For only $825,000 you can own a home fit for a princess, or at least for a governor’s daughter. The Emma Flower Taylor Mansion is the historic Watertown home of its namesake and her husband John Byron Taylor. The 14,000-square-foot residence was built in 1896 as a wedding present from Mrs. Taylor’s father, former New York Governor and financier Roswell Pettibone Flower. He recruited acclaimed architects Lamb and Rich to create the palace-like home perfect for his only daughter. Today, the 14 bedroom, nine bathroom mansion is divided into eight separate apartments; however, it has still retained the regal Victorian look that’s made this home a cherished piece of New York history.
Lamb & Rich
There’s an interesting background behind this Victorian townhouse located at 142 East End Avenue within the Henderson Place Historic District in Yorkville. It was developed with other townhouses in the late 19th century by developer John C. Henderson for “persons of moderate means.” These days, you’ll need a lot more than moderate means to afford one–last year, a neighboring townhouse that had undergone a two-year gut renovation was on the market for $7.5 million or $25,900 a month. This one is also priced at $7.5 million, though it’s been on and off the market since late 2012 asking anywhere from $6.5 to $8.5 million (h/t Curbed).
The townhouse (once owned by a testifying forensic pathologist in the O.J. Simpson trial) was also gut renovated, with the interior all luxury while the exterior retains its original masonry detailing and modest brick façade, designed by architecture firm Lamb & Rich. Interior details include Italian tile flooring, Brazilian teak hardwood, four private outdoor spaces and a grand stainless steel staircase with walnut finishes.
On Monday, the New York Times reported about the listing of an Upper West Side house at 24 West 71st Street – “a historically significant granite-and-iron-spot-brick townhouse with fanciful terra-cotta embellishments and distinctive interior millwork.” The stately residence sold for $4.3 million back in 1996, setting a record for the neighborhood. Now, 20 years later, it’s back and is looking to reclaim its title of most expensive townhouse sale on the UWS. The home is asking $29 million, more than the current record holder 247 Central Park West, which sold for $25 million earlier this year.
The 7,134-square-foot house was built in 1892 by architects Lamb and Rich, and it underwent a $1 million renovation in 1988 that turned it from a ten-unit apartment building back to a single-family mansion, surely helping seal the record-breaking sale in ’96 to current owners Arrien and Robin Schiltkamp. According to the just-launched listing, “Immaculately maintained, the six-bedroom, six and a half-bath townhouse has retained the gorgeous original details that infuse every corner, while augmenting them with opulence by Jonathan Rosen Interiors.” Some enviable features of the home include six bedrooms; an elevator; a private, south-facing back garden; top-floor terrace; almost all of the original woodwork; stained glass windows; a 400-pound original door; ten gas fireplaces; and a Japanese-inspired spa.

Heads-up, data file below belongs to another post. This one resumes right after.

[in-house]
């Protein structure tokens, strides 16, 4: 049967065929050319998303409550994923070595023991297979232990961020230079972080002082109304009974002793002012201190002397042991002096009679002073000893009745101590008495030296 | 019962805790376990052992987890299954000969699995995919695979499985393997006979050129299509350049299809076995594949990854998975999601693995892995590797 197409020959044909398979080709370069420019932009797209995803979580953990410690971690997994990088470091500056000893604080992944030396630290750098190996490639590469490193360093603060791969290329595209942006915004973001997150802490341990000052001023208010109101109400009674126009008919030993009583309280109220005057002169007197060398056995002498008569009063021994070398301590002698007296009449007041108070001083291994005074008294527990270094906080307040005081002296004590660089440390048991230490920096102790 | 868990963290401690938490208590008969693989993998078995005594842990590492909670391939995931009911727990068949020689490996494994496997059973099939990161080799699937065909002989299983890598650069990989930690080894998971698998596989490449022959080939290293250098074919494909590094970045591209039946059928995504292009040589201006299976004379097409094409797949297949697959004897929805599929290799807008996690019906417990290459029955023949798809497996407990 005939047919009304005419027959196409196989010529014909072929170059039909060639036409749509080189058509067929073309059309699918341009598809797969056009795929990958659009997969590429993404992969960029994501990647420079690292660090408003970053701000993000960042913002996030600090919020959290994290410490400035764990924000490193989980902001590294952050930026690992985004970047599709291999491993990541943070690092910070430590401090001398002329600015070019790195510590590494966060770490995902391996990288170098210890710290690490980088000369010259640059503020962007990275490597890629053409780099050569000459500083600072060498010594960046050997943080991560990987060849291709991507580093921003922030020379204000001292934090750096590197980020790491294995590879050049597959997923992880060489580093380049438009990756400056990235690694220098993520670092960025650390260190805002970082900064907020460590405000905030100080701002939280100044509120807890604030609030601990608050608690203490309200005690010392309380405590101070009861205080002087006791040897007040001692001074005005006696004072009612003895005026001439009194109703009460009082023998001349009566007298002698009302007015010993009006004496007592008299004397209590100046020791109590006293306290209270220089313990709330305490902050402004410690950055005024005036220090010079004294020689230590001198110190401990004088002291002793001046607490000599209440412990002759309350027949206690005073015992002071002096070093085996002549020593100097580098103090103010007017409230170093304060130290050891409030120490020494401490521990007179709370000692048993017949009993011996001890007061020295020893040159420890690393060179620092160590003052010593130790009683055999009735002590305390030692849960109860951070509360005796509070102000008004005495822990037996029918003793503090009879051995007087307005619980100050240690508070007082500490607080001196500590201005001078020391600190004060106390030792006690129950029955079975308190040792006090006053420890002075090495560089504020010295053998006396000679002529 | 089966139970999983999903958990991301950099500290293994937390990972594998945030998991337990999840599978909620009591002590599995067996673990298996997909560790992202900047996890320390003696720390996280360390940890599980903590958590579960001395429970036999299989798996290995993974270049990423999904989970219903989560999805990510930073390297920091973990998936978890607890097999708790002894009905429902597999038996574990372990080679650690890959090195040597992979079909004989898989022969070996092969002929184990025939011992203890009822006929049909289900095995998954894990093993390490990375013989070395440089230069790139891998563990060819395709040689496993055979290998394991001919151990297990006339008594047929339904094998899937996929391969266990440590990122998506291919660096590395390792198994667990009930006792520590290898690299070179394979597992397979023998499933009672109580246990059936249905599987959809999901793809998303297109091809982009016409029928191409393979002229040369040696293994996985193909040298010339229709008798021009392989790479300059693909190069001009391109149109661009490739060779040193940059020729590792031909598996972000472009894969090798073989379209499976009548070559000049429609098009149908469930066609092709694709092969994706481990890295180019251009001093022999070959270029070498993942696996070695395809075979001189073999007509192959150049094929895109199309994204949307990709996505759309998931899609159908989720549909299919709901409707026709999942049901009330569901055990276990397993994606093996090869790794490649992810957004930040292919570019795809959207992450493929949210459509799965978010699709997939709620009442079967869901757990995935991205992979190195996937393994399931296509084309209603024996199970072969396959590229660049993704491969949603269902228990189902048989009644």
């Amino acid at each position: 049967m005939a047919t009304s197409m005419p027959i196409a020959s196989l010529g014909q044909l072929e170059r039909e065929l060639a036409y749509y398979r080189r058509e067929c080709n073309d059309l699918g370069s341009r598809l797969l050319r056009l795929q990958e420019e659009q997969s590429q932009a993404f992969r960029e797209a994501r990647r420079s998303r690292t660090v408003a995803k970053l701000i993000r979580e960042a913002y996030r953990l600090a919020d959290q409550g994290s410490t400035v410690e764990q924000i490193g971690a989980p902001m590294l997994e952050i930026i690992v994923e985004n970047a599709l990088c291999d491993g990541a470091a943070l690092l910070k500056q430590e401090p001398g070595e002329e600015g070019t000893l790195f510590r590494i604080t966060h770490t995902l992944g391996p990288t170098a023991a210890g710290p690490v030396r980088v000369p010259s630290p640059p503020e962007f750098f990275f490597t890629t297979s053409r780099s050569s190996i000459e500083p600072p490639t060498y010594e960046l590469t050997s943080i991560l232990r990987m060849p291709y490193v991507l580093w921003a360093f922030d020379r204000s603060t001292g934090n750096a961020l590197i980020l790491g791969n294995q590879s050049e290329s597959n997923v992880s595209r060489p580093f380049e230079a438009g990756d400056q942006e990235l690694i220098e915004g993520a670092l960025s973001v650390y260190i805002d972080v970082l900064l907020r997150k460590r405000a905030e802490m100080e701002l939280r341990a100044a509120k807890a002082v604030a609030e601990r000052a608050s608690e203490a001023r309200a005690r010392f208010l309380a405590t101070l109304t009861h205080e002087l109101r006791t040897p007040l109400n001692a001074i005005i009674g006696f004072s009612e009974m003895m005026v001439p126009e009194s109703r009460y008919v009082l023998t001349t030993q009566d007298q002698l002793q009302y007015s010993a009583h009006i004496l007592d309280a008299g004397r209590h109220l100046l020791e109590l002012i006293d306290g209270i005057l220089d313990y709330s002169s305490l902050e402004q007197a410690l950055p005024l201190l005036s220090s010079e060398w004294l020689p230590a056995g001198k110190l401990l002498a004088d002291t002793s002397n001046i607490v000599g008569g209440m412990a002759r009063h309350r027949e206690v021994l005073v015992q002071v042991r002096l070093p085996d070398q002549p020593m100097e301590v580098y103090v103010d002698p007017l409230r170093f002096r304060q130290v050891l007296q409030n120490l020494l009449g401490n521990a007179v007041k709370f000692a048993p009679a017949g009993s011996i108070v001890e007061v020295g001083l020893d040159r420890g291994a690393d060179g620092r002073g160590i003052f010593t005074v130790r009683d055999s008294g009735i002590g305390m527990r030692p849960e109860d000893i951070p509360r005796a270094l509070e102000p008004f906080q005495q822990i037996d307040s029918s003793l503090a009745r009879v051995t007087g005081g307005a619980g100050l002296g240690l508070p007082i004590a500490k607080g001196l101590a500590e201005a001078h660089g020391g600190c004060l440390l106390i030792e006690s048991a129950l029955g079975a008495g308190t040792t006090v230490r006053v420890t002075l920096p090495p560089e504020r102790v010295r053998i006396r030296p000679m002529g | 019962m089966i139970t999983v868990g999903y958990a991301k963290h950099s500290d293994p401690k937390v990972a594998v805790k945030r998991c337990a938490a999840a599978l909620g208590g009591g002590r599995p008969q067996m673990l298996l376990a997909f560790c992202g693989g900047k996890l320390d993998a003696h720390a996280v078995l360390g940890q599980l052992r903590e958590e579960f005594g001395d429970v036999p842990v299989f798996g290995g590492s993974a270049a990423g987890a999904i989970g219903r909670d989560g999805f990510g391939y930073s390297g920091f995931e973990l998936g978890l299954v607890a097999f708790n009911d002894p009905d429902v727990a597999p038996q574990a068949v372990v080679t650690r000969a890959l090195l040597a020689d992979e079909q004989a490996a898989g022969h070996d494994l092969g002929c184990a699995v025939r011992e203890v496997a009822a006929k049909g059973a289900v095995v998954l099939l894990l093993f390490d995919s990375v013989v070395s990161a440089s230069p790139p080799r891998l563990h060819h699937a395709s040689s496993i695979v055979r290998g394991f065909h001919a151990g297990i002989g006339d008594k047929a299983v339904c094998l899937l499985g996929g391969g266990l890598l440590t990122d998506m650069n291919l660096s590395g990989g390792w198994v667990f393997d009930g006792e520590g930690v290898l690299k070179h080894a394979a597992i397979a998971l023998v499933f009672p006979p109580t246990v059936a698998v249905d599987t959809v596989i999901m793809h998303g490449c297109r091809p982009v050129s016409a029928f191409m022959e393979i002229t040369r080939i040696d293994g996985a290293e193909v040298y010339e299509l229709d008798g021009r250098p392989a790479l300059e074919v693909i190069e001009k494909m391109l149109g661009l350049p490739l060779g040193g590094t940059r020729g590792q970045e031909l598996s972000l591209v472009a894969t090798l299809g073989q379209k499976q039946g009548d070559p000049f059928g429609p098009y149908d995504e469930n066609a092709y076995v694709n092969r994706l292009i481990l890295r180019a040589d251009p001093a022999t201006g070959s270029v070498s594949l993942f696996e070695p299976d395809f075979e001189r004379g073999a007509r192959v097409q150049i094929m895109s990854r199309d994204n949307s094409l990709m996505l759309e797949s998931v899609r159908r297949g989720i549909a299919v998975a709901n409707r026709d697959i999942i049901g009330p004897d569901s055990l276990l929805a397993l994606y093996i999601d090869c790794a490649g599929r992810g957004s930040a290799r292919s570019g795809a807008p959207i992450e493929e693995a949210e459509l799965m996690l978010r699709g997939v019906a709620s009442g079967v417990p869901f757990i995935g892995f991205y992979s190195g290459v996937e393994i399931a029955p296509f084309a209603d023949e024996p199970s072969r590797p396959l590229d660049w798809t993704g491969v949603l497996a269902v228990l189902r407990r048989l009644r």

One of Lamb & Rich’s original townhouses in the West End-Collegiate Historic District is resolving to find a new owner in the New Year. The flexible 6,875-square-foot layout can either be a sprawling 6-8 bedroom single-family mansion, or a spacious quadruplex with a separate garden duplex rental. Add to that late 19th century original details and modern updates, and this could be the perfect home for anybody…with $10.9 million in their pocket.
Oh, how the times change. In the late 19th century, developer John C. Henderson began constructing an enclave of townhouses, designed by architectural firm Lamb & Rich, and intended for “persons of moderate means”. Today, one of those Yorkville homes is available for rent, asking $25,900 per month… or if you’d like to purchase it outright, $7.495 million.
If you’re looking for remnants of 146 East End Avenue’s low-income housing past, you’re in for a disappointment. The result of a “painstaking” two-year gut renovation, this desirable dwelling only speaks the language of luxury. However, if there’s any city that knows how to preserve its history while providing modern amenities, it’s New York. The final result is a beautifully updated home that pays homage to its honorable past.